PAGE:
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RE: x brace question

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Alright, I guess I'll comment, too.

In an X-brace, generally only one brace is actually a continuous 
member, the other one is split by the gusset.  So for one direction, 
the section which is used to brace the other has essentially no 
bending stiffness - it's stiffness is going to result from catenary 
tensioning of the section as it is displaced laterally.  And a 
catenary must displace laterally quite a bit before is starts to 
provide very much lateral resistance.  So the use of an effective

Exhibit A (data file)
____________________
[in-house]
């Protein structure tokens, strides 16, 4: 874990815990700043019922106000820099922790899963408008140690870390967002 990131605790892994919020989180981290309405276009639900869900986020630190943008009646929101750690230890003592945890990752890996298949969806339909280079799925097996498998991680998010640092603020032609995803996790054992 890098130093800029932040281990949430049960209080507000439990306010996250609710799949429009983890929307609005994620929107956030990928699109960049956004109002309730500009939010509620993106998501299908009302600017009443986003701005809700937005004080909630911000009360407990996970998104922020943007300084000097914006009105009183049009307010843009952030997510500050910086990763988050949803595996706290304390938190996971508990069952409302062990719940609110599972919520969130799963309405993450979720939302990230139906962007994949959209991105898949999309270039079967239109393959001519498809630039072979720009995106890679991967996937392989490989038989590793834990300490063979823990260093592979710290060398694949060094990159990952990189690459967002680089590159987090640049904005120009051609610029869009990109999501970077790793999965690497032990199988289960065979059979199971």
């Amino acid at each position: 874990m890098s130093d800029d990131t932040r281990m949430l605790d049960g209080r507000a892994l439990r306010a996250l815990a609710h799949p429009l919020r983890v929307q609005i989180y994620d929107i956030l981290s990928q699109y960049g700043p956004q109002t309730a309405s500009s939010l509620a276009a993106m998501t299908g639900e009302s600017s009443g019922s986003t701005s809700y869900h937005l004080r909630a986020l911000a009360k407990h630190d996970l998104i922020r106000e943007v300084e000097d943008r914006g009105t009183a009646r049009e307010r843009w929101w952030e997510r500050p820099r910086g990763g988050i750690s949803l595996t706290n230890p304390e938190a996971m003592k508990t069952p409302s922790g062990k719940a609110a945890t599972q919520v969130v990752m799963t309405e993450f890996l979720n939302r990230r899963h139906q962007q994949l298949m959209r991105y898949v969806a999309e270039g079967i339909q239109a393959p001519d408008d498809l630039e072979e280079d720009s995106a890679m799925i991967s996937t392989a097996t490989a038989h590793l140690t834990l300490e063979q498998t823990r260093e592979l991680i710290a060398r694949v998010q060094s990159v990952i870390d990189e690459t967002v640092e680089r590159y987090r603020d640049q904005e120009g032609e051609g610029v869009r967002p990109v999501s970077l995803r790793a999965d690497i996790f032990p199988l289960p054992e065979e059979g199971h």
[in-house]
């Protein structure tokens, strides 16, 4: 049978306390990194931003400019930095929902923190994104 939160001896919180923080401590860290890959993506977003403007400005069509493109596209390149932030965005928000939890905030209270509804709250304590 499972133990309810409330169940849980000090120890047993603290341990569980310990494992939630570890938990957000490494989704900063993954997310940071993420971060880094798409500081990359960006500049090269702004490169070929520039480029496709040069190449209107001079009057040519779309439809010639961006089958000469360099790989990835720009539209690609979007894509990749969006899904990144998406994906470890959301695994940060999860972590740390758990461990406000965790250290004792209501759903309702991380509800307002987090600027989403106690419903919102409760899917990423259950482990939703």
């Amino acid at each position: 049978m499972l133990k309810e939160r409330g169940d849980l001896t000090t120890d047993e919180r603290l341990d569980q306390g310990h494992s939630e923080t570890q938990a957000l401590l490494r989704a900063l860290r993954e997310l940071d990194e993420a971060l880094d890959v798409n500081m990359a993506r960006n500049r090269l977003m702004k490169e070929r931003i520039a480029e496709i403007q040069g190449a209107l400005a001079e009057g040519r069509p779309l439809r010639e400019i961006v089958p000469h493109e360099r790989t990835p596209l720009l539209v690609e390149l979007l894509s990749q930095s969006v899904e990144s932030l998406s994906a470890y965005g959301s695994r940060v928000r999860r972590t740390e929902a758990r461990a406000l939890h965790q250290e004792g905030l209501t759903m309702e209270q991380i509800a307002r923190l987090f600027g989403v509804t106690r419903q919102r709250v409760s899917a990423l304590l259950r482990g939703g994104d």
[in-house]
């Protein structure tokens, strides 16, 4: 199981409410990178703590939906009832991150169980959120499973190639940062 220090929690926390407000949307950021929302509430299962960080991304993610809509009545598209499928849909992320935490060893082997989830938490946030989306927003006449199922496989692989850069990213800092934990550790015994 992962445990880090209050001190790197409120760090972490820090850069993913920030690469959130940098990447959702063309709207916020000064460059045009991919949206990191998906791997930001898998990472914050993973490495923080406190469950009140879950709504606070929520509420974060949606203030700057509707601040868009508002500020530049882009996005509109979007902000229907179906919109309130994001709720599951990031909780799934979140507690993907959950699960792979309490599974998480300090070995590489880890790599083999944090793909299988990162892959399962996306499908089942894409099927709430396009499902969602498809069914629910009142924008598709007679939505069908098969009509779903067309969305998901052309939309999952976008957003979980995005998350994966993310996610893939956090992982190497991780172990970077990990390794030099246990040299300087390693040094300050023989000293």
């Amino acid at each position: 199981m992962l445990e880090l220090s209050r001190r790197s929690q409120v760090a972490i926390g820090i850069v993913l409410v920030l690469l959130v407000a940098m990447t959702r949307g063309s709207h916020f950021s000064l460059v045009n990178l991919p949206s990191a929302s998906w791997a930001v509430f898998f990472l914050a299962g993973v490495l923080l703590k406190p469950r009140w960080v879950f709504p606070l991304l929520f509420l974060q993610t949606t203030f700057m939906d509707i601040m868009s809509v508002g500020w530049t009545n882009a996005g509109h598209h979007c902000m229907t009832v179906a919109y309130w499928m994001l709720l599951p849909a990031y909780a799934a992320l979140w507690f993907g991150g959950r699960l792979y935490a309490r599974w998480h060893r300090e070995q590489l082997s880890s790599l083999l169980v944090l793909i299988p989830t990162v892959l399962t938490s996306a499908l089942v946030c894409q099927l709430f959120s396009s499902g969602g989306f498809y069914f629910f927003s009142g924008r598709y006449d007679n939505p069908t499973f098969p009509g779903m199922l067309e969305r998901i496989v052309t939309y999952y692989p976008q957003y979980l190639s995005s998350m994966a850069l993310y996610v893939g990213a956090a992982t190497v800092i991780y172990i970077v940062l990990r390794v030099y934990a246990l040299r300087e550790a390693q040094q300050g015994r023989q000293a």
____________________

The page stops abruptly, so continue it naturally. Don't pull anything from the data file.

length factor on the order of 0.65 doesn't seem unreasonable.  Even 
if moment continuity was provided across the center intersection 
point, I might question using the theoretical 0.5L value, since the 
natural out-of-straightness permitted in AISC specs means that the 
tension section will have to bend a bit in order to straighten out.

Also, for seismic loads don't forget the beta factor defined in the 
UBC (or the equivalent reduction factor defined in the AISC seismic 
criteria).  As the members stretch and buckle a bit, they will become 
even less straight!!
--------------

Martin Johnson
EQE International, Inc.
mwj(--nospam--at)eqe.com